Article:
Trees can uproot your plans


Strict limitations on building near trees, and on removing trees, can easily stitch up your renovation or rebuild dreams.


In the ACT there are two potential types of trees that you need to be aware of on your block:

1. Registered trees are trees identified for their cultural, heritage, aesthetic, or scientific value. They aren’t very common, but you can check if there are any near you at this list .

2. Regulated trees are much more common. A regulated tree is determined by size, and only needs to meet one of the following criteria: 12 metres or more tall; total trunk circumference greater than 1.5 metres at 1 metre above ground level; 12 metres or more in crown width.

If you wish to remove a regulated tree, or do any groundworks within the ‘Tree Protection Zone’, you’ll have to seek approval, and provide a ‘Tree Management Plan’ for construction works. The ‘Tree Protection Zone’ is defined as an area 4 metres from the trunk, or 2 metres outside the canopy of the tree.


To get approval, fill out a Tree Damaging Activity form . You can note on the form that you wish to meet someone at the block to discuss options. It’s worth remembering that the team at the Tree Protection Unit are employed to protect trees where possible, and you will need to meet one of the criteria from the ‘Tree Protection Act’ to be granted approval. These criteria include poor tree health, risk to human safety or damage to property, if the tree is an inappropriate tree species or limiting growth of other trees, and if the tree is obstructing solar access.

If you think your situation isn’t straight forward, you may like to hire an arborist for an independent opinion. They can also advise you on ways to construct within the Tree Protection Zone that meet the Tree Protection Act and won’t damage the tree. They can even prepare a Tree Management Plan for you to seek approval. We often work with the team from Canopy Tree Experts . In extreme situations, it may be possible to override the decision of the Tree Protection Unit by seeking a full Development Application for your project. We were able to do this for one of our projects where there was really no other option for extending the very small house, other than to remove a very large central tree. This process is costly and timely so should only be a last resort.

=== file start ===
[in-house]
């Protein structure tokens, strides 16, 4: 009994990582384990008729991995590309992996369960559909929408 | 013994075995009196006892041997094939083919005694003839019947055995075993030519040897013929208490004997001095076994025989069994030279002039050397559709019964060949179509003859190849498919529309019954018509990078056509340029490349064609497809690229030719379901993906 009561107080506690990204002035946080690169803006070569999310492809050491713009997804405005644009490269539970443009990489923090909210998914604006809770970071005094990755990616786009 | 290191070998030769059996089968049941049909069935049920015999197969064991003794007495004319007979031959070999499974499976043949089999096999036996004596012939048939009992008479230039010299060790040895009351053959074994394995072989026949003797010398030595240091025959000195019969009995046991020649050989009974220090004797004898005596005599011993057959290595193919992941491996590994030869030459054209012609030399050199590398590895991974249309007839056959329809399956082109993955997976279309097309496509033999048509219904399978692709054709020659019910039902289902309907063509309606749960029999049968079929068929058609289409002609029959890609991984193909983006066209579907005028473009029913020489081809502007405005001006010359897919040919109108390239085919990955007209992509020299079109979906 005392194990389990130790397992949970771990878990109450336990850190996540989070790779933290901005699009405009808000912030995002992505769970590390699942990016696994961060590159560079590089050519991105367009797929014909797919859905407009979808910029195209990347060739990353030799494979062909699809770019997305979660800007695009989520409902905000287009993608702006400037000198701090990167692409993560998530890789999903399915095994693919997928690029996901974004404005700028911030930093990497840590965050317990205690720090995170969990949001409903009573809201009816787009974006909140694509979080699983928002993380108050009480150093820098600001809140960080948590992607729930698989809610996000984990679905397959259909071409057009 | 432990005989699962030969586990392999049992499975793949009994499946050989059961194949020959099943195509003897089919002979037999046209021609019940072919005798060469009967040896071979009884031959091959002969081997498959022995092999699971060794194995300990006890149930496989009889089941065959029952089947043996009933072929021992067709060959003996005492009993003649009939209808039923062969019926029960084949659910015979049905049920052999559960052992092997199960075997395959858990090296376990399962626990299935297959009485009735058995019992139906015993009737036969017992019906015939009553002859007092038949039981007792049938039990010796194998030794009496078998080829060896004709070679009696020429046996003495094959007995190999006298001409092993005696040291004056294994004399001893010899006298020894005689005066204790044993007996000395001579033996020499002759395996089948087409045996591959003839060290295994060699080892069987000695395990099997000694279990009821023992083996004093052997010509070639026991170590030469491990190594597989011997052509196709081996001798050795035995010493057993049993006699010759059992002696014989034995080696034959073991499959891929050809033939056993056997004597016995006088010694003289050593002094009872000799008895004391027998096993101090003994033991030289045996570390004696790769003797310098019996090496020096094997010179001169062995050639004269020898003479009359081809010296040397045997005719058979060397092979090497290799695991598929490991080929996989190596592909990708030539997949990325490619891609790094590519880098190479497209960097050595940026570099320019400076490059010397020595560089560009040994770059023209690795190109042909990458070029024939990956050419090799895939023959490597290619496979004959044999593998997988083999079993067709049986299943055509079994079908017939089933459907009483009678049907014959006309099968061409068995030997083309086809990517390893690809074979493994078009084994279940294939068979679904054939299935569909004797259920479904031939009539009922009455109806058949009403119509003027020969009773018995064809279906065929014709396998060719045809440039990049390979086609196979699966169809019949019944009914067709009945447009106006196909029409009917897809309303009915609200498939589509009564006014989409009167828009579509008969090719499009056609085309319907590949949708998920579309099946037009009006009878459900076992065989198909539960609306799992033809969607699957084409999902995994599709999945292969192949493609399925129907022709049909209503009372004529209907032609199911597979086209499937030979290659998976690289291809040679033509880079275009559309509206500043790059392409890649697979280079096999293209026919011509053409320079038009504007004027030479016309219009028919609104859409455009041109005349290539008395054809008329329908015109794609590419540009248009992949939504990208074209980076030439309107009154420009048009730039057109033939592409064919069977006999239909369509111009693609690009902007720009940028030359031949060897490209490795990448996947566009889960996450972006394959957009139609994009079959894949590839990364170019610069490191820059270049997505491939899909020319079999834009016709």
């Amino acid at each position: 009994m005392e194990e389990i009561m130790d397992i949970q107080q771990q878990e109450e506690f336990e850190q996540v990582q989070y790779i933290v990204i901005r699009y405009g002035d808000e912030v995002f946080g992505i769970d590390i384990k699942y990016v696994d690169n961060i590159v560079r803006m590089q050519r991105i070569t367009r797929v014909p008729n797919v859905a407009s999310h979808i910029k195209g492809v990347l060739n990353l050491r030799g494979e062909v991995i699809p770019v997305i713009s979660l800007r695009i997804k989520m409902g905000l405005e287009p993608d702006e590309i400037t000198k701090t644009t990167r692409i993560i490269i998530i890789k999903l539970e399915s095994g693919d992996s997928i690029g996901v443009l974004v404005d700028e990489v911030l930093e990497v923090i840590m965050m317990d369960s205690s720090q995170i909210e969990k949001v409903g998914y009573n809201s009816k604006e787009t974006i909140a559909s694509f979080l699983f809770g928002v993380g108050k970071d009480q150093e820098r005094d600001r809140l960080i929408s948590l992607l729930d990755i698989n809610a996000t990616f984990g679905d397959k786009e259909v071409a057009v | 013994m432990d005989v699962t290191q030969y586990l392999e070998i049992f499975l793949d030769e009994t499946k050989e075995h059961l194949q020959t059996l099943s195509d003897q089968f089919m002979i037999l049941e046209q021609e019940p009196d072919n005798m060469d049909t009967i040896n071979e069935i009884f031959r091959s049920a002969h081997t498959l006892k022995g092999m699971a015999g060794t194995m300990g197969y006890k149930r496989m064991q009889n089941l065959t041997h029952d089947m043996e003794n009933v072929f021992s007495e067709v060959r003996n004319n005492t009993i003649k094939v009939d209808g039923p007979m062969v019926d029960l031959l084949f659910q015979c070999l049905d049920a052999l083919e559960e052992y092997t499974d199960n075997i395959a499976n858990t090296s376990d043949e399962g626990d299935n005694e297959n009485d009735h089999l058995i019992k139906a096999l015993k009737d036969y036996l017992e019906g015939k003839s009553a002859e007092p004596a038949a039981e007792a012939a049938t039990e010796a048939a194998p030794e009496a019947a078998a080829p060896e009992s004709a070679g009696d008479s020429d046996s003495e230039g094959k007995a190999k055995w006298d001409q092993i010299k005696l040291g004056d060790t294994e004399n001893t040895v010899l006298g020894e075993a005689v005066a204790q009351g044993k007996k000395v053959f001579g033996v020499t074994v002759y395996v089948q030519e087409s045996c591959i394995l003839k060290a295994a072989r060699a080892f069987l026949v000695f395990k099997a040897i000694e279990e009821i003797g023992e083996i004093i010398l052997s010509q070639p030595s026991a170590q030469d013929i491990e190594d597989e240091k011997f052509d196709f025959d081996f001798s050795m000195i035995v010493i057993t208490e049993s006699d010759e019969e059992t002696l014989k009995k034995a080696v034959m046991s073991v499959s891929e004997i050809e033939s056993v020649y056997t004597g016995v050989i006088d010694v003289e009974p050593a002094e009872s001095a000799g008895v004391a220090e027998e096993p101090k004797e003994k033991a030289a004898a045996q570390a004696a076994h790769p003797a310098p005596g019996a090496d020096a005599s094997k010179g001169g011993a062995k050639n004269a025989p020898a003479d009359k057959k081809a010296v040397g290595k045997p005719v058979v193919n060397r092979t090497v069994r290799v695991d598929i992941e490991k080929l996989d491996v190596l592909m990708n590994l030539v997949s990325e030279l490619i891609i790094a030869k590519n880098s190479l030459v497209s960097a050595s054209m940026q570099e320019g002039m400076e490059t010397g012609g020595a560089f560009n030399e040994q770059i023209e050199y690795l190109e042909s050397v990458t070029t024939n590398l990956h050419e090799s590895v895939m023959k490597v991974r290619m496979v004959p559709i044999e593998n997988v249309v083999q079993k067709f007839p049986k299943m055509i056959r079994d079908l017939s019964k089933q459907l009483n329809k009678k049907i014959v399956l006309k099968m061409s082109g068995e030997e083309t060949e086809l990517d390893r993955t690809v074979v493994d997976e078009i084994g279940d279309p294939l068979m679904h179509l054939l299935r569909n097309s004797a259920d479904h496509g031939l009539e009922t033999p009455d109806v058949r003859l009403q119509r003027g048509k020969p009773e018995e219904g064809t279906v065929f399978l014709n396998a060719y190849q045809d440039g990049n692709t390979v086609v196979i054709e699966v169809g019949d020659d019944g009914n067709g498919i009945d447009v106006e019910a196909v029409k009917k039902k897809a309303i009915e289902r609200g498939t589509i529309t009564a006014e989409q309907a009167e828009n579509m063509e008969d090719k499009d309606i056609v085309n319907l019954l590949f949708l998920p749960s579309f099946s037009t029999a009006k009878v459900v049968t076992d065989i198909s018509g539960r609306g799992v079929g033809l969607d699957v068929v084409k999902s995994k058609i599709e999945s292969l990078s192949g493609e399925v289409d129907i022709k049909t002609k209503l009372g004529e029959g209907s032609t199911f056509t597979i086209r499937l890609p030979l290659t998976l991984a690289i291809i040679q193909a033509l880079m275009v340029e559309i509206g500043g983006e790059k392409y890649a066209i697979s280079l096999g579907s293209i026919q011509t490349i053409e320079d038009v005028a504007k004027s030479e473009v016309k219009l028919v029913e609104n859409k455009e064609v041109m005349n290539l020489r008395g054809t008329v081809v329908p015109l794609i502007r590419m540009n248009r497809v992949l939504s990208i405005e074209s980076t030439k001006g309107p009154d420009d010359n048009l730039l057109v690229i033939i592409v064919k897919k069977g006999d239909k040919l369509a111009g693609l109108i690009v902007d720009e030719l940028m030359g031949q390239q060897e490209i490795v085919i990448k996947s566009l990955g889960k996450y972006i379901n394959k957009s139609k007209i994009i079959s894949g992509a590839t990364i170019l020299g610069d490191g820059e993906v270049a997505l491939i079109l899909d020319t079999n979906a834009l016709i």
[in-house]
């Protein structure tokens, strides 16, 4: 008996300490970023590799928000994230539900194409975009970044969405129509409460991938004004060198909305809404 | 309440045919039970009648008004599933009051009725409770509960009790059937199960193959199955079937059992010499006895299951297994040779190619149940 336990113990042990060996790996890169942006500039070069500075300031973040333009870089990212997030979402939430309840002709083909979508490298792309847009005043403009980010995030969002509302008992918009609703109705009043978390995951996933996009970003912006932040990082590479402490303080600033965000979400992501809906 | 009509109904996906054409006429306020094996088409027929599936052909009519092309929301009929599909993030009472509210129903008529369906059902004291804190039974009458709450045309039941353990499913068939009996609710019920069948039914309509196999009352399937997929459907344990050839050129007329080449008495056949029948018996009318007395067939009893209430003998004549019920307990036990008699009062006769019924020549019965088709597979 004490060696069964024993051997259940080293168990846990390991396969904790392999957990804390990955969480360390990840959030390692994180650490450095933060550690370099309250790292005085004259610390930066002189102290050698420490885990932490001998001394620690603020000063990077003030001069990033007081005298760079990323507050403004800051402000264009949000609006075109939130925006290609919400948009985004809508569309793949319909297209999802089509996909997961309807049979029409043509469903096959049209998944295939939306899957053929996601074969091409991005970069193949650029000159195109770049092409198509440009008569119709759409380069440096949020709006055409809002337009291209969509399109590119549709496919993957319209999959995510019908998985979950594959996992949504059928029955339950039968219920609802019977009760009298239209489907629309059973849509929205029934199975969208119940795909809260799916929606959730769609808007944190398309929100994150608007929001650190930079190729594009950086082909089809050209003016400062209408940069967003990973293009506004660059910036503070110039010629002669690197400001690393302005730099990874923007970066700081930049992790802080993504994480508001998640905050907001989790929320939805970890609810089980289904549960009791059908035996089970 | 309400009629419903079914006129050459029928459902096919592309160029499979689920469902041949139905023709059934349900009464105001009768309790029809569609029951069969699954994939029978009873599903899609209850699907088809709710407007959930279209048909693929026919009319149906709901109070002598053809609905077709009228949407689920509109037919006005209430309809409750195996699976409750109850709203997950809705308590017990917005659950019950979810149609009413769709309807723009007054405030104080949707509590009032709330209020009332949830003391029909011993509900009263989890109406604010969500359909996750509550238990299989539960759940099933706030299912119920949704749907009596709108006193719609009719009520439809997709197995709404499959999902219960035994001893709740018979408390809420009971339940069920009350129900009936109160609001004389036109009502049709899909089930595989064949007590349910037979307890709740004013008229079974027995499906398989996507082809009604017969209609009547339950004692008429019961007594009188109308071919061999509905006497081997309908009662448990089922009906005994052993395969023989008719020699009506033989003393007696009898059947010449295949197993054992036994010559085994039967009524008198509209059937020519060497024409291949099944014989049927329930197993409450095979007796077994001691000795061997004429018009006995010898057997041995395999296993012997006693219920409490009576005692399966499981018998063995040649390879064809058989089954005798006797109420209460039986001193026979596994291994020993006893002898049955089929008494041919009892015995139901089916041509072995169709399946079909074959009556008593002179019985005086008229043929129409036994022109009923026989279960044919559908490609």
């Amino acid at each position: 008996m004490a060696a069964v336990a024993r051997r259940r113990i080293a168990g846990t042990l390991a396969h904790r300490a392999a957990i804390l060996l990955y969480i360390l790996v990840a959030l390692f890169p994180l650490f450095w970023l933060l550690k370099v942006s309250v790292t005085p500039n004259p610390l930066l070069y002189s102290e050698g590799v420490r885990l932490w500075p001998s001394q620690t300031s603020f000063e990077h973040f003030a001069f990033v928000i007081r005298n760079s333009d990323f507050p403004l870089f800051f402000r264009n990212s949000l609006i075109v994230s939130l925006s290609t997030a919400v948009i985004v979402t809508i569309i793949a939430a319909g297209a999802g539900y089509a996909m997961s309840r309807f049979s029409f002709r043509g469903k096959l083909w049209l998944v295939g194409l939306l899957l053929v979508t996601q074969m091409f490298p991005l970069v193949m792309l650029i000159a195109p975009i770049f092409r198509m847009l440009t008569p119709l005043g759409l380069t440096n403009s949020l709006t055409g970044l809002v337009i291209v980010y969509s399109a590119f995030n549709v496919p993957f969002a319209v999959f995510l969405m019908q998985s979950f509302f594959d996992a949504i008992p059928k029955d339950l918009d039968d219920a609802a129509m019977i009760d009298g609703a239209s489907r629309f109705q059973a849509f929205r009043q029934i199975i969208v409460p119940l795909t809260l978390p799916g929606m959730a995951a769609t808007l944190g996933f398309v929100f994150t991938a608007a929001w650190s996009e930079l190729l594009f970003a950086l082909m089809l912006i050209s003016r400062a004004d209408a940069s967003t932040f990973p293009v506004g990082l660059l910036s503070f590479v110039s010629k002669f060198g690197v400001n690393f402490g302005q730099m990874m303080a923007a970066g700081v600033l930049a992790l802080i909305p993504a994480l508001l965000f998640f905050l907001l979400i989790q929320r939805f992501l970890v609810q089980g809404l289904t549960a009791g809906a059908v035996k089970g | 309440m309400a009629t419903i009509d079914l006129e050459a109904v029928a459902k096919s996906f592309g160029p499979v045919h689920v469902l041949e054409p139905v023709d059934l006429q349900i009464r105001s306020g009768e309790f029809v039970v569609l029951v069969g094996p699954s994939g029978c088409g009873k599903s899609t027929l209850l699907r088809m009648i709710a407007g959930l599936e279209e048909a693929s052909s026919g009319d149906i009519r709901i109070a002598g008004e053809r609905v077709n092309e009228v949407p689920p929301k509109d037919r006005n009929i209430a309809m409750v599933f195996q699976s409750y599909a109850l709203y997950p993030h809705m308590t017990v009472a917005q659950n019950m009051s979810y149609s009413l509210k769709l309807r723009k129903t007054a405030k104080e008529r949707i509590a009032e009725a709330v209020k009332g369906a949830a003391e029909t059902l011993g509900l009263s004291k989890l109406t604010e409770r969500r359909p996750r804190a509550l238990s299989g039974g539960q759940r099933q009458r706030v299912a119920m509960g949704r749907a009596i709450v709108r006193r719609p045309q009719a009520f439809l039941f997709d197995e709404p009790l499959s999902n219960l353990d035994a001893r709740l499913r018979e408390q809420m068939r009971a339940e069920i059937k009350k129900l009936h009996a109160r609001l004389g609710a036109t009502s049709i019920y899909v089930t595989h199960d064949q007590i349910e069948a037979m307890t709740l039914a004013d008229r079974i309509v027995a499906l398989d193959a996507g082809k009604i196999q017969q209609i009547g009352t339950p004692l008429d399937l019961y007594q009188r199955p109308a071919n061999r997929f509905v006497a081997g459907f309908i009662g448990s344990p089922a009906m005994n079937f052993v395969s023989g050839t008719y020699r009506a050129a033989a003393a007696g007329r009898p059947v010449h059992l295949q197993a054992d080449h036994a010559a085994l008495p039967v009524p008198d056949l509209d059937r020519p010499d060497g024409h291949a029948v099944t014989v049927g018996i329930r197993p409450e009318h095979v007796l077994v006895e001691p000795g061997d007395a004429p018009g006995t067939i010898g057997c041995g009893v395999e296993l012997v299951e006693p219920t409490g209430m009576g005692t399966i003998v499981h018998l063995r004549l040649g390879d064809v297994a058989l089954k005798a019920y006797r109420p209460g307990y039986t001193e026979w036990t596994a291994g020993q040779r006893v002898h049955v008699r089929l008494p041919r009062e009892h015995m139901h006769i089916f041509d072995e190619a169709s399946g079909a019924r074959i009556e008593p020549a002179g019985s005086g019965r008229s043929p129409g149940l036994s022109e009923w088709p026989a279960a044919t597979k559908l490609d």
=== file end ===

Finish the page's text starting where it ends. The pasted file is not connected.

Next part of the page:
Finally, what about trees on your verge? Yes, they are also protected. If you are doing works on your block, that are within the tree protection zone of a verge tree, you will still need to seek approval. Or, the same goes if you are changing or moving your driveway. Unfortunately, the approval process is not the same, so for these trees you’ll need to complete this alternate form . When it comes to verge trees, if they are the ‘official designated verge species’ for your suburb, and in good health, the government will be very keen to protect them.

Hopefully this quick introduction is helpful if you are looking at purchasing a new property, renovating or rebuilding. Do remember that all is not lost if you think you have a difficult tree or two – some of our most delightful projects have been born from constraints around particular trees.

Further information on trees either on your block, or on the verge, can be found here .